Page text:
Though movie culture in Brooklyn has recently grown prominent, the borough's cinematic vitality wasn't always this strong. In 2007, when the Galapagos Art Space was located in the borough's Williamsburgh neighborhood, a bunch of friends with ties to the now-defunct Reel Life video store -- including the program's current producer Chris Henderson -- got together to host a movie night at Galapagos. The night, called Moviehouse, would show a cult movie and throw a short film from a local filmmaker in front of it.
Mark Sullivan Bernal/Moviehouse
Though movie culture in Brooklyn has recently grown prominent
, the borough's cinematic vitality wasn't always this strong. In 2007, when the Galapagos Art Space was located in the borough's Williamsburgh neighborhood, a bunch of friends with ties to the now-defunct Reel Life video store -- including the program's current producer Chris Henderson -- got together to host a movie night at Galapagos. The night, called Moviehouse, would show a cult movie and throw a short film from a local filmmaker in front of it.
When Galapagos moved to Brooklyn's Dumbo neighborhood that year, Moviehouse moved to the collaboration and education space 3rd Ward, where they dropped the Hollywood cult feature and focused on interesting short film programs, often paired with work in other fields -- specifically comedy and dance -- to create innovative programming that fills a niche. Now, Moviehouse tries to do as many outdoor or public projections as possible, but they move inside during the colder months for a monthly screening at 3rd Ward.
This Saturday, Moviehouse will invite Upright Citizens Brigade comic Angel Yau for a night of film and laughs. Earlier this season, the space showed the new TV on the Radio documentary and a dance and video performance.
Since its inception, Moviehouse has run its screenings with the help of a VJ. "We started the VJ to help people stay and so that Galapagos space could make money off their bar," Henderson told Indiewire. "But now we've kept it, and our current VJ, Shantell Martin, is an internationally known artist. She live draws before every show. It's about getting the audience to actually come and work with what's on the screen, as opposed to sitting back and passively enjoying it."
One of the organization's unique focuses is dance and film/video. Henderson has worked with several other dance and arts non-profits. Now, he is particularly focused on getting dance and video performances into the Moviehouse program. "There's very little space where people can be excited about the coming together of both media. Very few presenting organizations are interested in both. The most exciting work is multidisciplinary. It doesn't help when people silo art."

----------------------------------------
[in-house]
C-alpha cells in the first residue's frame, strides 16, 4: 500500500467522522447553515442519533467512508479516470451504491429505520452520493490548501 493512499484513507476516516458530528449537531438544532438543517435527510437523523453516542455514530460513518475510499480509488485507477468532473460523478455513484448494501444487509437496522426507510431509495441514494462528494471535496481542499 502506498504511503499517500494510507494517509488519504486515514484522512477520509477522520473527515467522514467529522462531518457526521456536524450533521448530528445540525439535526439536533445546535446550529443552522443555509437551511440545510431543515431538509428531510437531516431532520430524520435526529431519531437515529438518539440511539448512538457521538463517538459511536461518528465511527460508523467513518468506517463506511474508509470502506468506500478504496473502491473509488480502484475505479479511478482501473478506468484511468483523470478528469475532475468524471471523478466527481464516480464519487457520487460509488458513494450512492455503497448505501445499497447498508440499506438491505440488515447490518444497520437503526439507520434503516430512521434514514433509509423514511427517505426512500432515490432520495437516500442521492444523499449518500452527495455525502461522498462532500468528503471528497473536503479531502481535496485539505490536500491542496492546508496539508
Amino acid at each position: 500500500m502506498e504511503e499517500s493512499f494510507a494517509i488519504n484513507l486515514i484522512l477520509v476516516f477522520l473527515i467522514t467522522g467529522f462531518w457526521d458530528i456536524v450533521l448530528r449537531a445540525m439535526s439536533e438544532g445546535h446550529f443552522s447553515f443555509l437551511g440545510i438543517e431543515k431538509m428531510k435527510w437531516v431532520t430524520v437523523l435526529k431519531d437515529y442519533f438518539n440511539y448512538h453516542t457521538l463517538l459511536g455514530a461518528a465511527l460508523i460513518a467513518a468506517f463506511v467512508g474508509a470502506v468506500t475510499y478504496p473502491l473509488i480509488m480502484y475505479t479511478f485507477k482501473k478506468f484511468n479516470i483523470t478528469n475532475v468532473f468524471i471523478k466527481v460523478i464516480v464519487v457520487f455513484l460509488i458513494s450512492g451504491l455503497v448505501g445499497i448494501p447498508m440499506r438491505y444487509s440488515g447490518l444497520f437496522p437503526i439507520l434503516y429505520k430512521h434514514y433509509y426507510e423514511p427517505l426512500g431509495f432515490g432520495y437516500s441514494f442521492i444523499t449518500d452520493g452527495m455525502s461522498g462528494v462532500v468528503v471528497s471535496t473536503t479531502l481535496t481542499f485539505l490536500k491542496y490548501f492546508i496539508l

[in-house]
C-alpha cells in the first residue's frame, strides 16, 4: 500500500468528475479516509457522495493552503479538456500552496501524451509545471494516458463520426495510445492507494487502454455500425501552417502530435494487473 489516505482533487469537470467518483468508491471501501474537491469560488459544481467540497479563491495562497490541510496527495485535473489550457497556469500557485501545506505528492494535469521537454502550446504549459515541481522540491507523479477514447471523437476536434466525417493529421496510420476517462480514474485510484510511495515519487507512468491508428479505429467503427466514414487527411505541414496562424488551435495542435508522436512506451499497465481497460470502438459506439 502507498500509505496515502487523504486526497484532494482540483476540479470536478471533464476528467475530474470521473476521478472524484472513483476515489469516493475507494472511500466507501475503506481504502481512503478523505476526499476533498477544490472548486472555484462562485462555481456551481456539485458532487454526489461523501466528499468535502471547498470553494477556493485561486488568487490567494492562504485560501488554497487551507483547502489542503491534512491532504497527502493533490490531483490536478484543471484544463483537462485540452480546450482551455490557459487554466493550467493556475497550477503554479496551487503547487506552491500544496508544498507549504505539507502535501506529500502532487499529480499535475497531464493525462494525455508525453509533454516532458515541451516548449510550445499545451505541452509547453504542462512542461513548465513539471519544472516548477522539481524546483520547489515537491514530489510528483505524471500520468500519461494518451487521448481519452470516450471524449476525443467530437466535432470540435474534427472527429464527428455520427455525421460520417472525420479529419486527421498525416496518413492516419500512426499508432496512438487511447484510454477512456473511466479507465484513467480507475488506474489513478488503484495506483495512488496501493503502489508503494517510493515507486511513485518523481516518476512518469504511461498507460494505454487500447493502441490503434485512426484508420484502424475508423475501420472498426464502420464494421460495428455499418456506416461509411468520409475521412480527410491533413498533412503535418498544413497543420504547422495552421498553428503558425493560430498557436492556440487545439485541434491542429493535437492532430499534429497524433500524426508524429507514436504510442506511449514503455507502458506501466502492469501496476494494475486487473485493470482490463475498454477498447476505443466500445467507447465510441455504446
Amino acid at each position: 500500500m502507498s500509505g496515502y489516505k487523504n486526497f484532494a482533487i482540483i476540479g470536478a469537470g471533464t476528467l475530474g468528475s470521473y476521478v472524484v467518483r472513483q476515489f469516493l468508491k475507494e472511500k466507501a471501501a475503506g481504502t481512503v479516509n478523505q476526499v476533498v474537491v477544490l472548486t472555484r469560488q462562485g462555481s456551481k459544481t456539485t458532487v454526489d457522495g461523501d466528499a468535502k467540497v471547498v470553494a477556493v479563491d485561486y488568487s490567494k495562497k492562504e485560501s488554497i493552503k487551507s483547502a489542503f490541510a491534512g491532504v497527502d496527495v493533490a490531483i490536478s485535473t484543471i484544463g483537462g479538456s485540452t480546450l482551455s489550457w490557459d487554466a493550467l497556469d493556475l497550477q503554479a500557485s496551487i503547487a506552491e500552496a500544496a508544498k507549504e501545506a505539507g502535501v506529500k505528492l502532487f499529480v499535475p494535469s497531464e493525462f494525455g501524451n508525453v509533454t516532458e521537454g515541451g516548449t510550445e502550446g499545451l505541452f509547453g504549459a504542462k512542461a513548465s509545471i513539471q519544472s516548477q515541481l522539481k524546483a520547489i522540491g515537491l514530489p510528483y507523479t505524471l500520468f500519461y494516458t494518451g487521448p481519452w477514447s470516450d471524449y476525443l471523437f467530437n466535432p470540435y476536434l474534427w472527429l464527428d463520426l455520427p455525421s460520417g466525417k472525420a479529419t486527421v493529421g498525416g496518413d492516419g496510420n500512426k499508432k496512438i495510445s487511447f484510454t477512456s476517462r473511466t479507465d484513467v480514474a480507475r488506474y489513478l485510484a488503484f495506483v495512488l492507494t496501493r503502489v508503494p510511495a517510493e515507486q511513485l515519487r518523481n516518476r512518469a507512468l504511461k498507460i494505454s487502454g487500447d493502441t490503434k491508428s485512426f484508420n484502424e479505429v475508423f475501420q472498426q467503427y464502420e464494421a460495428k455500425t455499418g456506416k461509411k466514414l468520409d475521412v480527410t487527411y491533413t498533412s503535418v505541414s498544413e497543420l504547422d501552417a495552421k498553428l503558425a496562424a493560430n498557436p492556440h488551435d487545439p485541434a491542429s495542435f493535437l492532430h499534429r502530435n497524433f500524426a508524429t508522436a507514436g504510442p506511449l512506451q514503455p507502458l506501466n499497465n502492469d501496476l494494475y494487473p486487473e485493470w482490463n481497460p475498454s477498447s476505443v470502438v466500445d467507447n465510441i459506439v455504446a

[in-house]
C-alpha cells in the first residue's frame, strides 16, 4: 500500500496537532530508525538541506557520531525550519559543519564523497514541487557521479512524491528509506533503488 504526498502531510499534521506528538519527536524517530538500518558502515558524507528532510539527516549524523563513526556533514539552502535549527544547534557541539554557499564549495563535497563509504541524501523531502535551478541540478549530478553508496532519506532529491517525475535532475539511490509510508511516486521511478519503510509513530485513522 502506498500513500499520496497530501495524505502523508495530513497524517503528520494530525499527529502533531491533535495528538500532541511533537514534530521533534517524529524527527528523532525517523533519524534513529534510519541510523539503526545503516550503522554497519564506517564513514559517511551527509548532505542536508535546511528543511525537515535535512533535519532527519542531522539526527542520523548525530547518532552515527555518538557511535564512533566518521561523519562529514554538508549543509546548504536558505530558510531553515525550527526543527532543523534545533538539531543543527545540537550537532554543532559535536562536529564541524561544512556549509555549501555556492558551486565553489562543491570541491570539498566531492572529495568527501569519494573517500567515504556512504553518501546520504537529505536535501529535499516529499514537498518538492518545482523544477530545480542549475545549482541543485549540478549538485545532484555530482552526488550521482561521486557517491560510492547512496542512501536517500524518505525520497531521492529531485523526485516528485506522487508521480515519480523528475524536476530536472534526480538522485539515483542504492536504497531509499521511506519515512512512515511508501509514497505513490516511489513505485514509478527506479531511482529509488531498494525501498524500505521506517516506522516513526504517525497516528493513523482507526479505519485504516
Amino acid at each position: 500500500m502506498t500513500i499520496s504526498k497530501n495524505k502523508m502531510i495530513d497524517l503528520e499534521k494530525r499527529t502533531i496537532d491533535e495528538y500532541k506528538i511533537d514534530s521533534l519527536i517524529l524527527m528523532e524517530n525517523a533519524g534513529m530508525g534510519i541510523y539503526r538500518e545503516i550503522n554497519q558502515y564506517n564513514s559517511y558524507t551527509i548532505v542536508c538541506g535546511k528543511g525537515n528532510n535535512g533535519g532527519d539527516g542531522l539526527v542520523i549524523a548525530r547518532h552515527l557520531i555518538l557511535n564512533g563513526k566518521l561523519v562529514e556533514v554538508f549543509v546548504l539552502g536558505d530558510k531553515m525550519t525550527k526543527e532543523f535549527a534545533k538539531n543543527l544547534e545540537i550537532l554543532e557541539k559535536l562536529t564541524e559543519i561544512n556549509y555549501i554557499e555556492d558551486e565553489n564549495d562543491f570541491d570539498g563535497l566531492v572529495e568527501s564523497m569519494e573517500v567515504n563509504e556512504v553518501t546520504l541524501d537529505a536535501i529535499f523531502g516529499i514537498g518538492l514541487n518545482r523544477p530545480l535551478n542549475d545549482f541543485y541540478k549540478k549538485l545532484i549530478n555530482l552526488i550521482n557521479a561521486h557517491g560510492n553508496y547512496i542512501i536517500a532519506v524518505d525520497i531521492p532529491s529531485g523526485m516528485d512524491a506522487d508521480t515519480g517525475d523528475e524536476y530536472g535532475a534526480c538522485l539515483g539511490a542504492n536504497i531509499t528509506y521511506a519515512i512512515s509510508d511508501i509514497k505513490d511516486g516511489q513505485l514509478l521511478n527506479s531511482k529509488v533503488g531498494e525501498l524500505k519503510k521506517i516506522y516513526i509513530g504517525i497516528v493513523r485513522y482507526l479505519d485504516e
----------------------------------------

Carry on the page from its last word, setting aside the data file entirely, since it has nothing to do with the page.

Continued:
As for future plans, Henderson told Indiewire, the group hopes to organize outdoor projection and dance performance in public spaces in Greenpoint and Long Island City.
Here are Henderson's movie preferences:
The film I have the fondest memories of is Walter Salles' "Central Station." Other favorites are "Barton Fink," "Magnolia," "Wild Strawberries," "Modern Times," "In The Mood For Love," "Pi," "Eternal Sunshine of the Spotless Mind," "Raising Arizona," "City of God," "Children of Men," and "The Muppet Movie."
My favorite body of work is Jim Jaramusch's. There isn't a single weak film. His films capture thoughtful interactions between the actors, the sets, and the crew. I think my favorite scene is Roberto Benigni, Tom Waits and John Lurie screaming for ice cream in "Down By Law."
Favorite Dance/Film or Video Piece:
Two of the most interesting pieces we've presented are Mayuna Shimizu's "The Other Side" and Min Oh's "A Dialogue." Mayuna worked with an animator and a musician to create a work where the dancers and the videos essentially reflected each other to bring up notions of duality. In Min's work she created a video program that would play clips of her in reaction to the audience's choices. As a live performer she then interacted with the video to create a visual dialogue.
Favorite Thing About Brooklyn Film Culture:
We're at a very exciting time now when the technology has been around long enough that artists are beginning to move past the kind of whizz-bang elements of including video or computer software in their work. The technology is becoming more of an aesthetic or narrative device rather than something that draws away from the piece. The great part about working in Brooklyn is that we have a large community of massively talented locals making innovative work, as well as tons of international artists who come and go and bring all of their exciting ideas and influences with them. It's a wonderful thing to be a part of.